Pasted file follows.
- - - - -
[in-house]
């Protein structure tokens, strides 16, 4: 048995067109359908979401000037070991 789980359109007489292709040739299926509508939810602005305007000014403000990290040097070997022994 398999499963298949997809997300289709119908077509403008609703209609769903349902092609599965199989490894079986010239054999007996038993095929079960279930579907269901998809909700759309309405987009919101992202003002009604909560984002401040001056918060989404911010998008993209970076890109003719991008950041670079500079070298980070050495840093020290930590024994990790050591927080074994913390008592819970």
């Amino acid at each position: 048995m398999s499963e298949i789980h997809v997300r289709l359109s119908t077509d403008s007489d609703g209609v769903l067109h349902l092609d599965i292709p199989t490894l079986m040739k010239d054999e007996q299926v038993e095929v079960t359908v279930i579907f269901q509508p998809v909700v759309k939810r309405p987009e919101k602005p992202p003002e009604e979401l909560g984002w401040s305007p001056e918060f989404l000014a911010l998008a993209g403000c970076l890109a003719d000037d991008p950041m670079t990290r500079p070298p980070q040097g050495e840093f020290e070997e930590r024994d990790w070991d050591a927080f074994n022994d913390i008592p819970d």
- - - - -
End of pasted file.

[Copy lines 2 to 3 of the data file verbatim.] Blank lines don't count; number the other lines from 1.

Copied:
């Protein structure tokens, strides 16, 4: 048995067109359908979401000037070991 789980359109007489292709040739299926509508939810602005305007000014403000990290040097070997022994 398999499963298949997809997300289709119908077509403008609703209609769903349902092609599965199989490894079986010239054999007996038993095929079960279930579907269901998809909700759309309405987009919101992202003002009604909560984002401040001056918060989404911010998008993209970076890109003719991008950041670079500079070298980070050495840093020290930590024994990790050591927080074994913390008592819970």
């Amino acid at each position: 048995m398999s499963e298949i789980h997809v997300r289709l359109s119908t077509d403008s007489d609703g209609v769903l067109h349902l092609d599965i292709p199989t490894l079986m040739k010239d054999e007996q299926v038993e095929v079960t359908v279930i579907f269901q509508p998809v909700v759309k939810r309405p987009e919101k602005p992202p003002e009604e979401l909560g984002w401040s305007p001056e918060f989404l000014a911010l998008a993209g403000c970076l890109a003719d000037d991008p950041m670079t990290r500079p070298p980070q040097g050495e840093f020290e070997e930590r024994d990790w070991d050591a927080f074994n022994d913390i008592p819970d």